published Tuesday, September 11th, 2012

Two nuke plants saw unplanned reactor shutdowns last month

Follow us on Twitter for the latest breaking news

Both Sequoyah and Watts Bar had unplanned reactor shutdowns last month.

Both reactors had electrical problems that caused the power plants to scram -- something akin to blowing a safety fuse, said Tennessee Valley Authority spokesman Ray Golden.

In the shutdowns, the reactors -- Unit 1 at Watts Bar and Unit 2 at Sequoyah -- functioned as they were designed to, and neither the plants nor the workers or public were put at risk.

Sequoyah tripped on Aug. 16 following an electrical short in one of the four reactor coolant pumps. It was returned to power on Aug. 18.

Watts Bar shutdown on Aug. 28 due to human error, Golden said. A worker inadvertently caused a fault one of the unit's instrumentation systems by plugging in a testing device that was incorrectly calibrated. The reactor was returned to power on Aug. 30.

But having two local reactors quit in the same short time period is unusual, and unplanned outages can create difficulties for a utility, Golden acknowledged.

While the reactors aren't generating power, even for just a few hours or days, TVA must increase power generation at other plants and sometimes bring idled plants online.

What's more, TVA, with a number of unplanned shutdowns at its nuclear and non-nuclear power plants in the past year, is conscious of its image. Sequoyah's unit 1 had so many that the Nuclear Regulatory Commission last year placed the reactor under its lowest safety concern flag -- a white finding. That reactor had more the three unexpected outages in less than 7,000 operating hours or about a year.

"We're disappointed with having any reactors trips, Golden said. "But it is a complicated machine with a lot of electrical components."

NRC spokesman Joey Ledford said NRC inspectors had no initial safety concerns about the reactor scrams.

"We will make a complete review," he said.

Golden said TVA, too, has made a point of looking for the root causes of the shutdowns and for "lessons" to apply for future prevention.

"But from a morale standpoint," he said, "both of the reactors had been operating for a long time with no problems."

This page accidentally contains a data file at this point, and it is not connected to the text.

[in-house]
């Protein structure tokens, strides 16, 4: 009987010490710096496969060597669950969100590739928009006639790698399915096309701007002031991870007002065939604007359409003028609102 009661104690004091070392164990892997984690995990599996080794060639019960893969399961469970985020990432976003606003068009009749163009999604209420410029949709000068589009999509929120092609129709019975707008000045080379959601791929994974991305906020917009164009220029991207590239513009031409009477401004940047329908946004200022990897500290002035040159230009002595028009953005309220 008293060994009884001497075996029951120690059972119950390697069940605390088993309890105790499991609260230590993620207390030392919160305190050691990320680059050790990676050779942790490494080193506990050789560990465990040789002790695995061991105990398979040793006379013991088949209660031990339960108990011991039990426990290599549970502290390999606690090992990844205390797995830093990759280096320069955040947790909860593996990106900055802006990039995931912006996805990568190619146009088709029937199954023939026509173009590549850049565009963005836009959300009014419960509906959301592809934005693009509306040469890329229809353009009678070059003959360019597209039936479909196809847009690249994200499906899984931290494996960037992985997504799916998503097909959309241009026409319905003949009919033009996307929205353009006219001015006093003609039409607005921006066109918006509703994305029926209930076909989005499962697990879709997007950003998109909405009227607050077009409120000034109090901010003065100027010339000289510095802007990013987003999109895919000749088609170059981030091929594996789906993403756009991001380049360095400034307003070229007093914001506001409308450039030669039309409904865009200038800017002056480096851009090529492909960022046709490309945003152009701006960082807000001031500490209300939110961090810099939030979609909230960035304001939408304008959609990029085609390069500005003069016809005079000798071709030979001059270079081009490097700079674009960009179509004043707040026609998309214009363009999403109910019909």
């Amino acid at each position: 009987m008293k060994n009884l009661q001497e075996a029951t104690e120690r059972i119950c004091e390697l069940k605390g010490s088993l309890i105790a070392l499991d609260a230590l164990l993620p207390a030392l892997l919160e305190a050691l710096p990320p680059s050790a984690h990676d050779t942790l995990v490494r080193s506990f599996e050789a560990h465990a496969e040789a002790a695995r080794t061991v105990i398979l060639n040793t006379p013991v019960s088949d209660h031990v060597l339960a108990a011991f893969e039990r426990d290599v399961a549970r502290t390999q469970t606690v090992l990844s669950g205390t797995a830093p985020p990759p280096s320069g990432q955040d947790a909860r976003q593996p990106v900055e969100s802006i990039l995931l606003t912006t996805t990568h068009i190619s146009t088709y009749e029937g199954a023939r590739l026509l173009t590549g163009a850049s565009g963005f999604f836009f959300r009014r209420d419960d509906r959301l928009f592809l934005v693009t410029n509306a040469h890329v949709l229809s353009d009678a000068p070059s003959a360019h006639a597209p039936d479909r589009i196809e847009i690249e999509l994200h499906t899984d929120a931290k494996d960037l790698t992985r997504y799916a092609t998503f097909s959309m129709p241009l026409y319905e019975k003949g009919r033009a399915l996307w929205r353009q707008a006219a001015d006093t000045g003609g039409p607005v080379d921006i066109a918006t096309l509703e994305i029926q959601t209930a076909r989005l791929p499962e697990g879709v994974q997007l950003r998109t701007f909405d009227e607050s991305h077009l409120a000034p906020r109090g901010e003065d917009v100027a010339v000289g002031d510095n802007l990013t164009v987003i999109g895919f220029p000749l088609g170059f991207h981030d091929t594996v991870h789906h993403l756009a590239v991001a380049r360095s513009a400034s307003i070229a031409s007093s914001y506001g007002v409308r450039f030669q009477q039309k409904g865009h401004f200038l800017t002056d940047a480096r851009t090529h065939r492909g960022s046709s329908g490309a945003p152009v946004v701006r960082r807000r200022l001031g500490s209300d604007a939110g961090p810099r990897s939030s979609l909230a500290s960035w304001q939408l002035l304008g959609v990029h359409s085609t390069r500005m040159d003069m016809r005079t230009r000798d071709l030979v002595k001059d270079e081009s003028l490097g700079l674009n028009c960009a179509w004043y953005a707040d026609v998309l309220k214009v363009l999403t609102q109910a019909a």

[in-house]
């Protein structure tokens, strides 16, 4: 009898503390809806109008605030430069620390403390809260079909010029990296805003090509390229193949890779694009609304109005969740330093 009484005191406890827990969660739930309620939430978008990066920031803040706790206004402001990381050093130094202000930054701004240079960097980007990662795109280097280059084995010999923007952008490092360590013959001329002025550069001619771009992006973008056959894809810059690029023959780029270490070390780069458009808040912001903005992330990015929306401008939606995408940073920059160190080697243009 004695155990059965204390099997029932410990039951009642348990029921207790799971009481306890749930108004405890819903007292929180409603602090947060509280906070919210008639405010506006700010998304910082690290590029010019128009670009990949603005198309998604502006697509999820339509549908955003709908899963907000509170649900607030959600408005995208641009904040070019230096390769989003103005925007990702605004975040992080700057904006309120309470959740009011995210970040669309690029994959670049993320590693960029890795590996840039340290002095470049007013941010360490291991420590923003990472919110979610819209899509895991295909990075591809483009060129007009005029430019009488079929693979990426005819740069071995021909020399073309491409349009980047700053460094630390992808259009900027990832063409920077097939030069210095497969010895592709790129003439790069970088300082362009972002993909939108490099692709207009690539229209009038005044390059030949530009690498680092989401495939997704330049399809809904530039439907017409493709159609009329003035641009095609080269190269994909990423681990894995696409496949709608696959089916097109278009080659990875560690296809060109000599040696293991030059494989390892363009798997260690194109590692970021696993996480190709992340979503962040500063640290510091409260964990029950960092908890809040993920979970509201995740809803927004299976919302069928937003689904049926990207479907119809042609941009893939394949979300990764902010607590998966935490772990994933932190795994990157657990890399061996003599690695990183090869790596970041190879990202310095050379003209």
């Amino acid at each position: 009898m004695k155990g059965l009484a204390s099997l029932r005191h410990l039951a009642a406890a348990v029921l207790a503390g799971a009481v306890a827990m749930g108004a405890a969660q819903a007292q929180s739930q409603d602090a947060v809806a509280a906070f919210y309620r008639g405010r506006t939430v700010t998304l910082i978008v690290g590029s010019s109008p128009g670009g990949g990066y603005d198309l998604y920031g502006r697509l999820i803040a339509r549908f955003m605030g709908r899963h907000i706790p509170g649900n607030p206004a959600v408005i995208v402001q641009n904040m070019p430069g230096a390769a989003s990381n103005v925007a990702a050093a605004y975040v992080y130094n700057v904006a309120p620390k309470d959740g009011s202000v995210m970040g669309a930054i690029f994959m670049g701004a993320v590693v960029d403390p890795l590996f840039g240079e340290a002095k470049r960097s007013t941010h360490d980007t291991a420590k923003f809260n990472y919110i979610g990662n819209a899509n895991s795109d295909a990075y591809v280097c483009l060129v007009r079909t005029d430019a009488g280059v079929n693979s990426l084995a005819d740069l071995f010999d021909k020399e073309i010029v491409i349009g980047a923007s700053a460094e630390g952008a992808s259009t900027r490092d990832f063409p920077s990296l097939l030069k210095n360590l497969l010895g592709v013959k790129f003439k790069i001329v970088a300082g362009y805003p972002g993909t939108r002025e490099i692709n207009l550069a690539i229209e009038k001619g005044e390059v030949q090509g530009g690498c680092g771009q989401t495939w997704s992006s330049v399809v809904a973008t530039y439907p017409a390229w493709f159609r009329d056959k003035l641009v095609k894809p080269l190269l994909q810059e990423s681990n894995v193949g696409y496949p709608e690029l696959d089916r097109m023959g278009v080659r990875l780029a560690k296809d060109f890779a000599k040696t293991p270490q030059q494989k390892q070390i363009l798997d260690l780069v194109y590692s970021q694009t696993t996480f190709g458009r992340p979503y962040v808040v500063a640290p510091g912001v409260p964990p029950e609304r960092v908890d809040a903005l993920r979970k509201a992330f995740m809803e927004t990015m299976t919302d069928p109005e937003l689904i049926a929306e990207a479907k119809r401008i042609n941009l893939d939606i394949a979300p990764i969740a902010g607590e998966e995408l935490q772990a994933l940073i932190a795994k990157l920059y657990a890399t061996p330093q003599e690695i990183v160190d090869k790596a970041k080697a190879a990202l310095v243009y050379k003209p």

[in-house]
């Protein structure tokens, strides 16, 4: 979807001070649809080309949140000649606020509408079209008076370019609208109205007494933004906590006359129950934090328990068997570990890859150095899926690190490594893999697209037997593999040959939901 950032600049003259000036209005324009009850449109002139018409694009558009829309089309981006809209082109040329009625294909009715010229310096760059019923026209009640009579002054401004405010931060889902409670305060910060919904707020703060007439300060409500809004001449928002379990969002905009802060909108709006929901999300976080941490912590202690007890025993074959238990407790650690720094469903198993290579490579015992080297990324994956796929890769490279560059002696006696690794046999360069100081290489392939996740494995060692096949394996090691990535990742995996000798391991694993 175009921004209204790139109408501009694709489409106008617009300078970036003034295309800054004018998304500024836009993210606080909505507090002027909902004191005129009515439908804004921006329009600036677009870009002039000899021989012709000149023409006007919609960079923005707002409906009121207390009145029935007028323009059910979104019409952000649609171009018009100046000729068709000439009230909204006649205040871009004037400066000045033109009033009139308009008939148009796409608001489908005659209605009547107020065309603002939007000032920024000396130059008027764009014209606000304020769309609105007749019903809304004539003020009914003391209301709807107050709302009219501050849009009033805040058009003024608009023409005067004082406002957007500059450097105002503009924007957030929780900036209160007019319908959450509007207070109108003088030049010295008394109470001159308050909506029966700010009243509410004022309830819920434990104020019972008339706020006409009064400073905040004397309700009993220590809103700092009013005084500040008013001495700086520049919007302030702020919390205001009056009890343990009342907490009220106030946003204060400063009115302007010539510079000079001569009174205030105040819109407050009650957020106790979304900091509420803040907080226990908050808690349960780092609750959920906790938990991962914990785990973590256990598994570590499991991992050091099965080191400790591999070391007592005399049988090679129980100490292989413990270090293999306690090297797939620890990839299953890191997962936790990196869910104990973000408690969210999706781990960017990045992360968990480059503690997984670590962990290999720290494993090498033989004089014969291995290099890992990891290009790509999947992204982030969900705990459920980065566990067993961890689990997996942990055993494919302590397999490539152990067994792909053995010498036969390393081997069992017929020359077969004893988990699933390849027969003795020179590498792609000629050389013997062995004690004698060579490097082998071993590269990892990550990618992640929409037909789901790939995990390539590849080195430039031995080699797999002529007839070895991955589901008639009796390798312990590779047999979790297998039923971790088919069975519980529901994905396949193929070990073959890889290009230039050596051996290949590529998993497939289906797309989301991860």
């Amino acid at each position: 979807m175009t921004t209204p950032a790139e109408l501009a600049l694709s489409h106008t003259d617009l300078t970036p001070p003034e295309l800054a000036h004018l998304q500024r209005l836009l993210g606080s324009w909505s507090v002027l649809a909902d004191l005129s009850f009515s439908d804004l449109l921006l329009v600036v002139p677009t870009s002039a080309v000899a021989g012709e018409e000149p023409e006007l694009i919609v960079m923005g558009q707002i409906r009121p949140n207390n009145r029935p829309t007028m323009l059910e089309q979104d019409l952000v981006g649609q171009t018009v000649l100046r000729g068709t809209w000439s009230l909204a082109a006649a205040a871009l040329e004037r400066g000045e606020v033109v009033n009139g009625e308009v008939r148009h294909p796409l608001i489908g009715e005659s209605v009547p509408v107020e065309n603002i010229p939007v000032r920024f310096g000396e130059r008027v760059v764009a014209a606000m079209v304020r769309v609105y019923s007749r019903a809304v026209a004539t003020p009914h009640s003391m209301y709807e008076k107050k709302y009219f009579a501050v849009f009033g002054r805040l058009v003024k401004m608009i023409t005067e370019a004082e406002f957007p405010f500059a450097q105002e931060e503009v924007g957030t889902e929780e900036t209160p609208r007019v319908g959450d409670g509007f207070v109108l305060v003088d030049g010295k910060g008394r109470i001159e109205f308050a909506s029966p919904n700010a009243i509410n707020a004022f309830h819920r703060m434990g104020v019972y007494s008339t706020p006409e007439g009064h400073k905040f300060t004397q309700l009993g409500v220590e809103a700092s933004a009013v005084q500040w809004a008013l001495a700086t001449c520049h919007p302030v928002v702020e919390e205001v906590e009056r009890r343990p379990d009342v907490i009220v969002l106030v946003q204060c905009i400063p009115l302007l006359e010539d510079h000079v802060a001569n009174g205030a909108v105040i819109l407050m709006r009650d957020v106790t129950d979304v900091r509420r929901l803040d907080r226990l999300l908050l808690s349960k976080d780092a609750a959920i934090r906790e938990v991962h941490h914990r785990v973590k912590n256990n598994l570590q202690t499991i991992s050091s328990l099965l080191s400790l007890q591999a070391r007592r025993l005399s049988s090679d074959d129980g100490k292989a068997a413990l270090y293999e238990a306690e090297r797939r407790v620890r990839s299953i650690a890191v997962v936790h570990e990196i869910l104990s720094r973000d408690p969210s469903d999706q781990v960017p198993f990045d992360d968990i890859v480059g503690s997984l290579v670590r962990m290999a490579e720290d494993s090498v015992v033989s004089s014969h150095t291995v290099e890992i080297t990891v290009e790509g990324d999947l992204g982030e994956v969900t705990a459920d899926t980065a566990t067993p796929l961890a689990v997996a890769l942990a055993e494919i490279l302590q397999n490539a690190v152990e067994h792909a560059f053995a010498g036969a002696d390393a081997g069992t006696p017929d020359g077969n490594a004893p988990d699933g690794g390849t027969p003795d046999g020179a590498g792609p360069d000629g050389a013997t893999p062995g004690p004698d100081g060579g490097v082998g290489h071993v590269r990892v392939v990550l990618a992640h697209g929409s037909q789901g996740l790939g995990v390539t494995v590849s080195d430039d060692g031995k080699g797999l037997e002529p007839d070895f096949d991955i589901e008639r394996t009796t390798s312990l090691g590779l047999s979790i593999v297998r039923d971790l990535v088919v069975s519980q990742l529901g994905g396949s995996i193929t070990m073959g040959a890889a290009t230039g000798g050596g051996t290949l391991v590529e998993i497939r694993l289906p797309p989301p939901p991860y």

Sequoyah had been operating for 421 days, and Watts Bar had been operating nonstop for 319 days, he said.

Planned maintenance

Golden said TVA also will have three scheduled reactor outages before this year is out.

"We try to schedule maintenance outages in the spring or fall," normally off-peak seasons, he said.

One began Monday at Watts Bar's Unit 1 -- the plant's only operating reactor.

During that shutdown, plant personnel will replace spent nuclear fuel assemblies, and perform maintenance and system upgrades, as well as make tests and inspections that can only be done when the reactor is off-line.

Later this fall, reactors at Sequoyah and Browns Ferry will undergo similar planned shutdowns for maintenance and upgrades.

By scheduling the outages in one season, TVA is hoping to make use of the same contractors and to economize by streamlining training and worker start-up time, Golden said.

Follow the latest Chattanooga news on Facebook.

about Pam Sohn...

Pam Sohn has been reporting or editing Chattanooga news for 25 years. A Walden’s Ridge native, she began her journalism career with a 10-year stint at the Anniston (Ala.) Star. She came to the Chattanooga Times Free Press in 1999 after working at the Chattanooga Times for 14 years. She has been a city editor, Sunday editor, wire editor, projects team leader and assistant lifestyle editor. As a reporter, she also has covered the police, ...

videos »         

photos »         

e-edition »

advertisement
advertisement
400 East 11th St., Chattanooga, TN 37403
General Information (423) 756-6900
Copyright, Permissions, Terms & Conditions, Privacy Policy, Ethics policy - Copyright ©2014, Chattanooga Publishing Company, Inc. All rights reserved.
This document may not be reprinted without the express written permission of Chattanooga Publishing Company, Inc.